Sulfur

Supplements

Peer Reviewed

Sulfur is an acid-forming mineral. It is part of the chemical structure of amino acids (the building blocks of protein): cysteine (keratin), taurine (component of bile to digest fats), and glutathione (an antioxidant). Sulfur cleanses the blood, helps the body to fight bacteria, and protects cells.
Yellow SulfurSulfur is also known as a mineral that enhances skin, hair, and nails. Collagen, important to the elasticity of skin, cannot be produced without sulfur. Keratin, a sulfur byproduct, is needed for healthy hair and nails.

It is used to treat diaper rash, eczema, itchy rashes, and hemorrhoids. Sulfur baths (like hot sulfur springs) may help to ease pain from arthritis. Its antioxidant properties may help to keep skin youthful and protect the body against toxins (radiation, pollution).

Sources
Food sources include meat, chicken, fish, eggs, milk products, garlic, onions, cabbage, Brussel sprouts, soybeans, and wheat germ.

Sulfur is available in tablet, powder, cream/lotion, and ointment forms.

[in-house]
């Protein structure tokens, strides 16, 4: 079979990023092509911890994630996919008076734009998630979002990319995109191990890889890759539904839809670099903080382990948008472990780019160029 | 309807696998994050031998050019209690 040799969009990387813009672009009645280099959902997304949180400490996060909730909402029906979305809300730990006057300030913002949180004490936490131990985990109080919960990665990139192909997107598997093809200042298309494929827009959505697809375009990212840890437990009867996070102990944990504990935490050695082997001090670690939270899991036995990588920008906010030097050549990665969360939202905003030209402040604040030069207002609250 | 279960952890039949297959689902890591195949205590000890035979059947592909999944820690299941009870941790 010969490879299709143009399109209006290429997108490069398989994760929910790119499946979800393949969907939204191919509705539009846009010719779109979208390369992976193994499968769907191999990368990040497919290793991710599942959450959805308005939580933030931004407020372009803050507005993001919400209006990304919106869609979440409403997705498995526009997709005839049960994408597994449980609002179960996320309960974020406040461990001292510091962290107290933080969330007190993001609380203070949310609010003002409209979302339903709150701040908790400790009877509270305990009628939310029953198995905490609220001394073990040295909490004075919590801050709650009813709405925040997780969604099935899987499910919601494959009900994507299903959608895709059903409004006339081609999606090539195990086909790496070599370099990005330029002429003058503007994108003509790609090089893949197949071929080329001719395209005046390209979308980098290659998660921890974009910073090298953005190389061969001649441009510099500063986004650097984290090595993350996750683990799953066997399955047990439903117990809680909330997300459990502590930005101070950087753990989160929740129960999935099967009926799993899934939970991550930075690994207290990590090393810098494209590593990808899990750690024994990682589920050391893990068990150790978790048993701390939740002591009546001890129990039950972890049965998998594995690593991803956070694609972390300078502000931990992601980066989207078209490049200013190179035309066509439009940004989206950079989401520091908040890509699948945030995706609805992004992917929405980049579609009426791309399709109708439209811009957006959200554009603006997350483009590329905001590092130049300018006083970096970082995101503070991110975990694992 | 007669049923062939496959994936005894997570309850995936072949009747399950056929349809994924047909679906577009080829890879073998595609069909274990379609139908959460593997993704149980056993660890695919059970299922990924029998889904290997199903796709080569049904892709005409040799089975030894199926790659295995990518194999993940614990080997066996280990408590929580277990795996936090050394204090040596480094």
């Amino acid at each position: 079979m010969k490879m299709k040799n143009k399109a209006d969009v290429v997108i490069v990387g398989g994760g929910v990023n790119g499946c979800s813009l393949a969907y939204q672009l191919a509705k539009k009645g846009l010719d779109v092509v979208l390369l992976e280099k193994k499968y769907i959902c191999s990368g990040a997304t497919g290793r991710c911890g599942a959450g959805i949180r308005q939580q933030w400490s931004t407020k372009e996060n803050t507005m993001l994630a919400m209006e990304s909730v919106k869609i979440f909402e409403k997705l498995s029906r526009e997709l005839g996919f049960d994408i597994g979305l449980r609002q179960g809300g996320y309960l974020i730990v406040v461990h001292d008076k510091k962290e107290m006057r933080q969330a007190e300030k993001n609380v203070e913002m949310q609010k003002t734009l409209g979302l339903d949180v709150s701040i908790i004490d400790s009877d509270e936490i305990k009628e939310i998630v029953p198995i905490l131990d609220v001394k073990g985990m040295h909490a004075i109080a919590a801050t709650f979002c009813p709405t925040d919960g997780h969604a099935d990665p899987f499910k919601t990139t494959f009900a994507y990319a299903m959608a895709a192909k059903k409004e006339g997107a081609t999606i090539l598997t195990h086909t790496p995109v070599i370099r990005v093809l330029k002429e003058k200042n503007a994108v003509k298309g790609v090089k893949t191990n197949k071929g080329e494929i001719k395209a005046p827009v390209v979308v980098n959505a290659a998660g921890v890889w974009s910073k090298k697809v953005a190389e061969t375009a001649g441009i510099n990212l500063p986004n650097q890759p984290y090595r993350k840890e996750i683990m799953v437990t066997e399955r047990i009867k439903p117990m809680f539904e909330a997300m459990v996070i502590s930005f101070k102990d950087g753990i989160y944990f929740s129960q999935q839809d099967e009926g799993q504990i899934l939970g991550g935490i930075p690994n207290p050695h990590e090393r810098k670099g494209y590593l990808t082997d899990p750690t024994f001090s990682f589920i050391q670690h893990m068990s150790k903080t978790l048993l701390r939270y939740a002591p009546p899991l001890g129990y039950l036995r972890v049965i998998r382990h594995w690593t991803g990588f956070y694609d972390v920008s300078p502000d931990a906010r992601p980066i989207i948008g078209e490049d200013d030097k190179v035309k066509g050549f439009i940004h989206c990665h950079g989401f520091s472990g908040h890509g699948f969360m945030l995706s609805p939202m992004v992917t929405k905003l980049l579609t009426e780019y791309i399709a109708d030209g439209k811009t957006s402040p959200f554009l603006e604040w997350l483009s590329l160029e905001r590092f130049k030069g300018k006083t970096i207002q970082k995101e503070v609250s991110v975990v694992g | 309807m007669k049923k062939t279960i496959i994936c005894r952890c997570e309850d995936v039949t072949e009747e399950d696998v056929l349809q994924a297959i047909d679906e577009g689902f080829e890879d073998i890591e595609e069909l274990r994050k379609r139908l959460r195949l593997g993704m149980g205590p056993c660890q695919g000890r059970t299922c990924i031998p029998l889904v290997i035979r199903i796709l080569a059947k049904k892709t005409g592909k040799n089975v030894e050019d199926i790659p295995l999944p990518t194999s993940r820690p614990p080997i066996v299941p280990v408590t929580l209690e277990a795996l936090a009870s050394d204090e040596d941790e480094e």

Guidelines and Cautions
If a healthy balanced diet is followed, sulfur supplements may not be needed.

Some people are allergic to sulfur (eg, sulfites, sulfa drugs). Sulfites may trigger an asthma attack—sulfa drugs may cause headache, fatigue, gastric upset, and hypoglycemia (low blood sugar).

  • Before combining sulfur and selenium (may create an imbalance), seek the advice of a medical professional.

Disclaimer: Many people report feeling improvement in their condition and/or general well-being taking dietary, vitamin, mineral, and/or herbal supplements. The Editorial Board of SpineUniverse.com, however, cannot endorse such products since most lack peer-reviewed scientific validation of their claims. In most cases an appropriate diet and a "multiple vitamin" will provide the necessary dietary supplements for most individuals. Prior to taking additional dietary, vitamin, mineral, and/or herbal supplements it is recommended that patients consult with their personal physician to discuss their specific supplement requirements.

Updated on: 02/14/17
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Spirulina
Richard G. Fessler, MD, PhD
Many patients report feeling improvement in their general well being taking dietary supplements. The Editorial Board of SpineUniverse.com, however, cannot endorse such products since most lack peer reviewed scientific validation of their claims. In most cases an appropriate diet and a "multiple vitamin" will provide the necessary dietary supplements for most individuals. Prior to taking additional dietary supplements it is recommended that patients consult with their personal physician to discuss their specific supplement requirements.
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